Company Costs

Company Costs related articles

Company Costs

27.02.2008 ob 14:00

It may happen that the costs in your company increase until you are in over your head. You find that you have simply lost control over the costs, inflows and outflows - you find yourself in a financial chaos. This does not mean that your business is not generating profit and that you are at risk of incurring a drop in turnover or even a loss! However, a precise and continuous control of the company costs may increase your profits. This allows you to optimize your company’s operations and invest the bigger profits safely so as to increase your capital. Of course, it all depends on the transparency of business operations, which keeps your money from leaking through the cracks you do not even know exist in your operations.

Costs depend on the scope (amount) of business operations. Therefore, they represent a function that is dependent on the scope of business operations, or, if we look at it from the mathematical-economic point of view, costs are a dependent variable, while the scope of business operations represents the independent variable. Each company generates fixed and variable costs that are dependent on the scope of business operations. These are overhead costs and can be classified further into total, average, incidental and marginal costs.
Fixed costs are not directly dependent on the scope of business operations, which means that a company generates them within a certain specified short period of time even when it is not in business. These costs include, for example: rents for business premises, general liability insurance for businessesand other types of insurance, debt interest, business premises heating and lighting costs, depreciation in case of time-based depreciation methods, personnel salaries/wages fixed by collective labour agreements, etc. Notwithstanding the scope of business operations, the amount of these costs is invariable. Naturally, practice shows that it is not realistic to characterize a cost as being absolutely fixed. Costs can be absolutely fixed only within the limits of the given capacities. If a company wishes to expand the scope of operations beyond the limits of its existing capacities (e.g. expansion of activity, the need for bigger working areas or number of employees), it needs to develop them, which may cause a leaping increase of fixed costs. Following such a development, the costs are again fixed, but on a higher level, until the company encounters the upper limit of these new enhanced capacities. That is why instead of speaking of absolutely fixed costs we use the term relatively fixed costs.
Variable costs, on the other hand, are dependent on the scope of business operations and increase proportionally with the increase of the scope of operations. They include, for example: material, energy, personnel salaries depending on the effects of their work, etc. They are classified into three groups according to the way they increase: progressive (advancing), proportional (linear) and regressive (receding). It is characteristic of the progressive costs that they increase faster than the scope of operations does. The proportional costs increase with the same speed as the scope of operations. Therefore, they increase at the same rate as the scope of operations. Regressive costs increase slower than the scope of operations.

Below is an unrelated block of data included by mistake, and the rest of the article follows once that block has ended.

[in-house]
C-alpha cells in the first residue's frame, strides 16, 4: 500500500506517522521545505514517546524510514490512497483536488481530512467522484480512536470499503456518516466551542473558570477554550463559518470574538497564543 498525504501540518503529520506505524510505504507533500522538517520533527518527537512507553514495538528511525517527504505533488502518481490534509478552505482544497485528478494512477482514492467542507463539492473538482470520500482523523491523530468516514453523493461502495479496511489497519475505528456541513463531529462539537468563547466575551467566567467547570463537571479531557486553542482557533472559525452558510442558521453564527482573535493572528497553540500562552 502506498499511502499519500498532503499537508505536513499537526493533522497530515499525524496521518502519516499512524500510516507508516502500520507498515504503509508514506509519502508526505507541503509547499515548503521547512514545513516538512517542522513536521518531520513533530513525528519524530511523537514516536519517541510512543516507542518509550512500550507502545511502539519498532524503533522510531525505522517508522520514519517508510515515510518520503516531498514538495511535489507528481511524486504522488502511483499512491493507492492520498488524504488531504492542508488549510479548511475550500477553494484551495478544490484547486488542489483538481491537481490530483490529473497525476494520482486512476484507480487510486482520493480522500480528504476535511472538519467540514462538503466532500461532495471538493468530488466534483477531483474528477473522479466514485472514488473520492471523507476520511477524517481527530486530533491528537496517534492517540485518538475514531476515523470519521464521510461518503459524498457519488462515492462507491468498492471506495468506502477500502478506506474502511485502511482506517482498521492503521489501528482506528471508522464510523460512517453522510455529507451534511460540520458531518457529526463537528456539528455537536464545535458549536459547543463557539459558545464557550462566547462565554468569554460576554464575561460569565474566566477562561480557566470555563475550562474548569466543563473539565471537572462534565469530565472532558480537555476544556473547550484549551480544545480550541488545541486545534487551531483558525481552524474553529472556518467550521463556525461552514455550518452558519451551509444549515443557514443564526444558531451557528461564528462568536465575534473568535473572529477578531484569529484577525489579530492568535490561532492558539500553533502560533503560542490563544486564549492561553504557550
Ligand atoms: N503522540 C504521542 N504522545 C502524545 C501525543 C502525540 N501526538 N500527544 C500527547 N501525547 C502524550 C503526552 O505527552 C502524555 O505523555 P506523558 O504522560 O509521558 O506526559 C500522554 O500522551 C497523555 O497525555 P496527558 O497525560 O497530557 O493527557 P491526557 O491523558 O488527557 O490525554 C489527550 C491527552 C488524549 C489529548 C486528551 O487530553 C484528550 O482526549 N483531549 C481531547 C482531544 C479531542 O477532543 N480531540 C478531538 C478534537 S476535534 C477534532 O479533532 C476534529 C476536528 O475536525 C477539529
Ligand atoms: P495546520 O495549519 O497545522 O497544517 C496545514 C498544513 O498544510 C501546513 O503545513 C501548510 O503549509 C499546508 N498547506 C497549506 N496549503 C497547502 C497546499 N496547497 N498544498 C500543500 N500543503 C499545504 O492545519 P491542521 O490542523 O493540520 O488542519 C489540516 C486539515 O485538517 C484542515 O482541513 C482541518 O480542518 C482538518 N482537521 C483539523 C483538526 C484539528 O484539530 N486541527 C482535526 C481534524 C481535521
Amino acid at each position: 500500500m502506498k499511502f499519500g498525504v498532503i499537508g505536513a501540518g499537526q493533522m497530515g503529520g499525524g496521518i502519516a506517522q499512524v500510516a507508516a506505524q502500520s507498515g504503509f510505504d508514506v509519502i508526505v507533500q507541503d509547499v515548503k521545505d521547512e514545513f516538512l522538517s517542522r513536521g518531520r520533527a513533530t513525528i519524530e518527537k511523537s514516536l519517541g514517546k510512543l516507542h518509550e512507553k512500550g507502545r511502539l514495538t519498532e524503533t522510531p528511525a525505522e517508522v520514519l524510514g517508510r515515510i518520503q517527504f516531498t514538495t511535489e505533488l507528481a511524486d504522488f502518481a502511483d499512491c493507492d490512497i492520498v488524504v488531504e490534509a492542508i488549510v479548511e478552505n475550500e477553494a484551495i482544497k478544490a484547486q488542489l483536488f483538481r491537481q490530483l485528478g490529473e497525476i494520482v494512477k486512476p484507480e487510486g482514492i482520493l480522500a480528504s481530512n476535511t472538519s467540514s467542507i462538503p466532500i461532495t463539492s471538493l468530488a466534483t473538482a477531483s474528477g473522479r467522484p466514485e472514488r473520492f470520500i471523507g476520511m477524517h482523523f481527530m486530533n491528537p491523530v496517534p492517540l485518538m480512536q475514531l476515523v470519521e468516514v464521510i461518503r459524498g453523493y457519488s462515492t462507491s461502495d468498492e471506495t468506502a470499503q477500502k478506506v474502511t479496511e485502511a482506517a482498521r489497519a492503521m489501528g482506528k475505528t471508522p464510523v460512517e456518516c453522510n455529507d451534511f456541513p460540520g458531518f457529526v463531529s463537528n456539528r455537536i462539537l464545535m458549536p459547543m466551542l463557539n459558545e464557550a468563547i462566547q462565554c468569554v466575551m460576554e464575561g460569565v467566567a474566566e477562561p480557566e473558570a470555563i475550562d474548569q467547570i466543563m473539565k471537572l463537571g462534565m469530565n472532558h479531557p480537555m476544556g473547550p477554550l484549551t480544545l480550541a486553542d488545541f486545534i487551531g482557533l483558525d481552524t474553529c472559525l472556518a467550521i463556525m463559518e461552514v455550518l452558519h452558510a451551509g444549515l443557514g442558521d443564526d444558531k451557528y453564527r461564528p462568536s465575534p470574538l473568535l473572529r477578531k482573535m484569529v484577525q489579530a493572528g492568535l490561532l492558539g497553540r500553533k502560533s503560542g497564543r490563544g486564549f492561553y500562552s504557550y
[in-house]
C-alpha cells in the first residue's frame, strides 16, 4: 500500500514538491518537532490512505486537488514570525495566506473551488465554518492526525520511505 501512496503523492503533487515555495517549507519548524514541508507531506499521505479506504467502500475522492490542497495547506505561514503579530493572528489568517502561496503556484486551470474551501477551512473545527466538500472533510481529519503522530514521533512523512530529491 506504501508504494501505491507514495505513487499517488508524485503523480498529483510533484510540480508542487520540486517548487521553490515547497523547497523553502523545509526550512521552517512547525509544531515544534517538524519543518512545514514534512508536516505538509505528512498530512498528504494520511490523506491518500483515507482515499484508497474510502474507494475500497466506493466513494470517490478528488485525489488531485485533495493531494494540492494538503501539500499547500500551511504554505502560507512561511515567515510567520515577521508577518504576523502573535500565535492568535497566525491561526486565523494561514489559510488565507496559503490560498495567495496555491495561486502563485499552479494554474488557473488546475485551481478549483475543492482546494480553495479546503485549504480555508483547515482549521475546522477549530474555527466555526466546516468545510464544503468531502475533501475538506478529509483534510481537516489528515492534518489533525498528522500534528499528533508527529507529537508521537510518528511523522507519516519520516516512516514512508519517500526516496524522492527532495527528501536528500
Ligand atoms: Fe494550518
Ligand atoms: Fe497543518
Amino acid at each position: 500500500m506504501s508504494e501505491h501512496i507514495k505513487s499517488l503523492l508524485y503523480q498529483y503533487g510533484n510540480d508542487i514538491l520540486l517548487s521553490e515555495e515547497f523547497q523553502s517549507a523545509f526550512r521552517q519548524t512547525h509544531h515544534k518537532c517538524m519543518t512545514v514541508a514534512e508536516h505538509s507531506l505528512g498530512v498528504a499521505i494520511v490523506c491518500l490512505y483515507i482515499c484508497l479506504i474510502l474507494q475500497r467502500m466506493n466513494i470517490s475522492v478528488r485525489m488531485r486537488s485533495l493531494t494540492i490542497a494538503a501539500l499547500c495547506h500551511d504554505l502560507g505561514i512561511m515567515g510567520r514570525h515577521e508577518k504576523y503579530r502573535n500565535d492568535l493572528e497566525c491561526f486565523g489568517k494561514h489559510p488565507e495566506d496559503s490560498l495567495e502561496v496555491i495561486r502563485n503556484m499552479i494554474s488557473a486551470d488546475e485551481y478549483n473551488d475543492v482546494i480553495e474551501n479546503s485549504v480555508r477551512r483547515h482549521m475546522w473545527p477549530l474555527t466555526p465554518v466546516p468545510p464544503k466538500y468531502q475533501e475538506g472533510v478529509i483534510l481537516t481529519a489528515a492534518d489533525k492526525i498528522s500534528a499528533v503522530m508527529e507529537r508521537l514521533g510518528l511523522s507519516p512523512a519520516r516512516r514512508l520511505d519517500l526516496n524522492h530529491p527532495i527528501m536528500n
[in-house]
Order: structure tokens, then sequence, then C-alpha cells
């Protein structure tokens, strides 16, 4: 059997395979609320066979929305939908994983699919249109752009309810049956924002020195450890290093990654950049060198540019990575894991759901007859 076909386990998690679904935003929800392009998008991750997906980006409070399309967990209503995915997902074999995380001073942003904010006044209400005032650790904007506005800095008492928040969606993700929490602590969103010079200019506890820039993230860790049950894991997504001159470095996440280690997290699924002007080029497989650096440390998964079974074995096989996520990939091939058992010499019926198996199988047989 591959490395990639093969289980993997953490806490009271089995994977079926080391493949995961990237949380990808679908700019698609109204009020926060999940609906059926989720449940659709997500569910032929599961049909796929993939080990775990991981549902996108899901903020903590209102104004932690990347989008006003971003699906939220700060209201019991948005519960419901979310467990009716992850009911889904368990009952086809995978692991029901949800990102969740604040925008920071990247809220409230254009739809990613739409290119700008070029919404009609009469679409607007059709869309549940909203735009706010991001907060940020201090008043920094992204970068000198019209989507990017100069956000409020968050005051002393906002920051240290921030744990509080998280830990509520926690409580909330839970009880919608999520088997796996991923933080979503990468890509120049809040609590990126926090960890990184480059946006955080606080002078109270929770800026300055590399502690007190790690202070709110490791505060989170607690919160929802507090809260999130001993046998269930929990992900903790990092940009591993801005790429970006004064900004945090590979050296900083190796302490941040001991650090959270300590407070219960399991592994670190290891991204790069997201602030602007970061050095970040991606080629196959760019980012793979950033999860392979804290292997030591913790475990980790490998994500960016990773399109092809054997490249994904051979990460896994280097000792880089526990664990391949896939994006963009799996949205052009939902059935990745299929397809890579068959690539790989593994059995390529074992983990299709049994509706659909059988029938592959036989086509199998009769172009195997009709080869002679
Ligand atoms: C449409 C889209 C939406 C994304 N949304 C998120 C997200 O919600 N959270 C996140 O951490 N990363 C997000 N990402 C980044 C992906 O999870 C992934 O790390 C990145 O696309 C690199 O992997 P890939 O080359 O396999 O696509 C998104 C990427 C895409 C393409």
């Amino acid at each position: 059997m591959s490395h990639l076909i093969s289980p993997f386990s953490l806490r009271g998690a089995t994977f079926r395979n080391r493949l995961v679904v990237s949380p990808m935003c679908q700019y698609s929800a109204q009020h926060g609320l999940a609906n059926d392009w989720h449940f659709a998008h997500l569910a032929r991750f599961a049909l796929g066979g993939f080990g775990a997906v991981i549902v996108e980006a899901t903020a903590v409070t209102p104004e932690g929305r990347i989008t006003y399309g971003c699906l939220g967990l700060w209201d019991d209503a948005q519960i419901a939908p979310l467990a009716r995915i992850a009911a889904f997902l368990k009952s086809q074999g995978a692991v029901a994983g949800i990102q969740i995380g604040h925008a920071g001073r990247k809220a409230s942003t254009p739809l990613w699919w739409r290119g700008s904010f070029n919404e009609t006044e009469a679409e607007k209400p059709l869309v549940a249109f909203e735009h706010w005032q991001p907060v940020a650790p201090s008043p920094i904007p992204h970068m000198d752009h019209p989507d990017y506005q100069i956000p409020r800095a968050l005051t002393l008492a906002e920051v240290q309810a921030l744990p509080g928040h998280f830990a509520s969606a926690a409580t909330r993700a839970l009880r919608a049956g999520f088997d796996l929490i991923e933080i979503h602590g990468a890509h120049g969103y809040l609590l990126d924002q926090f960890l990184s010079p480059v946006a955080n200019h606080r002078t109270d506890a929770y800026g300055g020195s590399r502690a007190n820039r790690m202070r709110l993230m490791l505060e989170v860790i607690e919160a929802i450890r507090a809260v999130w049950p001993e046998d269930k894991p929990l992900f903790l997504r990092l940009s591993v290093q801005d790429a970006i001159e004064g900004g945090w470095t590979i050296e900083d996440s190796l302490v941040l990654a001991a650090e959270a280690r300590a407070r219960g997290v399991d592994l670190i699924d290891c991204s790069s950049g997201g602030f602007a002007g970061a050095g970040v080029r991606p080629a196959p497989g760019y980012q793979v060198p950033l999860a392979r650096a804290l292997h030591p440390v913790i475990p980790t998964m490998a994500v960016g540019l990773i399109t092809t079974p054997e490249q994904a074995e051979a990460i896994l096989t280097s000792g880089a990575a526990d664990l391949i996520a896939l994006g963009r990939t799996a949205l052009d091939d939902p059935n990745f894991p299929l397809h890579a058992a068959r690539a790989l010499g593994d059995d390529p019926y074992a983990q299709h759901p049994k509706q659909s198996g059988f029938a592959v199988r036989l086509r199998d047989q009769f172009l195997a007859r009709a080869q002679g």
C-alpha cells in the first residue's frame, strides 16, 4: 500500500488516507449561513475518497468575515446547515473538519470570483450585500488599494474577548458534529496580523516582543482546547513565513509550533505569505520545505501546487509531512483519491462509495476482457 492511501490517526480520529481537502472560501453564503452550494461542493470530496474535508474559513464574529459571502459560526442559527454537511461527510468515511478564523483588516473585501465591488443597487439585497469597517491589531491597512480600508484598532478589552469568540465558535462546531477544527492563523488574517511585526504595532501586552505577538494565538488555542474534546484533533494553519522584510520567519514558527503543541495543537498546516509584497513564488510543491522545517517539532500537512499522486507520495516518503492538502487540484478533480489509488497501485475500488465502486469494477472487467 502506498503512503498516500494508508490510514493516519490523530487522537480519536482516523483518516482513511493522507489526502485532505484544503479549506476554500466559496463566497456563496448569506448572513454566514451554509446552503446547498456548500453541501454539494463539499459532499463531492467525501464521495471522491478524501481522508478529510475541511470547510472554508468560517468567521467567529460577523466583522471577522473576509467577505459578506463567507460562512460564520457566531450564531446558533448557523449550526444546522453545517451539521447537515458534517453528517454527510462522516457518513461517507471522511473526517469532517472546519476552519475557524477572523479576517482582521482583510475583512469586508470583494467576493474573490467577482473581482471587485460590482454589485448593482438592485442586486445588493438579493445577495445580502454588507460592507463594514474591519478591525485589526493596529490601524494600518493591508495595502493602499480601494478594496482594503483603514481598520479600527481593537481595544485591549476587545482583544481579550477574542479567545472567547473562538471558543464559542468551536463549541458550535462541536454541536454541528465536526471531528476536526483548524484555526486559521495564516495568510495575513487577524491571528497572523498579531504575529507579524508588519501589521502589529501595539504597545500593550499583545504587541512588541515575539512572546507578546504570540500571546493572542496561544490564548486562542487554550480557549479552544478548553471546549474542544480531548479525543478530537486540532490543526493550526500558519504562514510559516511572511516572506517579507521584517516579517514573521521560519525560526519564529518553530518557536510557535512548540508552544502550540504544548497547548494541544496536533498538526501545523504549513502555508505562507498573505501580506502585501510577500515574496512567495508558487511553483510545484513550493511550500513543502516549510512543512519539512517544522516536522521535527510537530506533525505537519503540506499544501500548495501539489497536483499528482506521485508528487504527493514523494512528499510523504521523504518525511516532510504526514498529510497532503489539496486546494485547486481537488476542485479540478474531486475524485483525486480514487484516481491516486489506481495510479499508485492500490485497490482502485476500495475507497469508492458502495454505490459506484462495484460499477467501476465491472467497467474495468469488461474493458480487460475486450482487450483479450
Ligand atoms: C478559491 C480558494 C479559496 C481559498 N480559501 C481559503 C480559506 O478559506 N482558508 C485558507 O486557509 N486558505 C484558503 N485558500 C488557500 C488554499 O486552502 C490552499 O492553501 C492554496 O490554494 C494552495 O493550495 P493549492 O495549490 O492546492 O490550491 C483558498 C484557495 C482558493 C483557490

Total costs represent the sum of the fixed and variable costs. In the field of cost management, modern literature frequently uses the term »mixed cost«, designating the fact that a particular cost can have its fixed and its variable components (e.g. electricity costs, where the connected load represents the fixed cost and electricity consumption measured by the electricity meter the variable cost).
Average costs are the costs per unit of a product. They are calculated by converting the company costs pertaining to the entire scope of business operations into a cost for one unit of the business effect. These therefore represent an accurate result or indicator of business performance, a guideline indicating whether our operations are stable, whether we are conducting our businesses better or poorer.
Incidental costs are the costs pertaining to an additional scope of business operations at the existing company’s capacities. Marginal costs are additional costs distributed according to the additional scope of operations. By definition, both incidental and marginal costs fall entirely under variable costs according to their origin.

In order to achieve effective and efficient operations, each company endeavours to control the costs of its operations to the highest degree possible. At first, it is important to be familiar with all the functions of an organization that are necessary for optimum operation and costs necessary for the performance of these functions. Only through knowledge and the transparency of all the required costs can we decrease the costs while maintaining the same capacities and the same results of our company. For example, we could decrease the company costs by lowering the fixed costs: first, we could relocate our business operations into less expensive business premises (from the city centres to the outskirts where the cost of renting business premises is considerably lower). You could buy state-of-the-art equipment to minimize the risk of errors, which allows us to lower the amount of the insurance premium on the insurance policy. In company operations, you could make use of "outsourcing" in those working areas where opening a new position for performing tasks would only mean bigger costs, and there are other solutions as well. To summarize, each company strives to increase company efficiency and decrease the costs, but not at the expense of worse working conditions and company results. To achieve this, it is crucial to apply sophisticated techniques for controlling the costs.

Urška Č.

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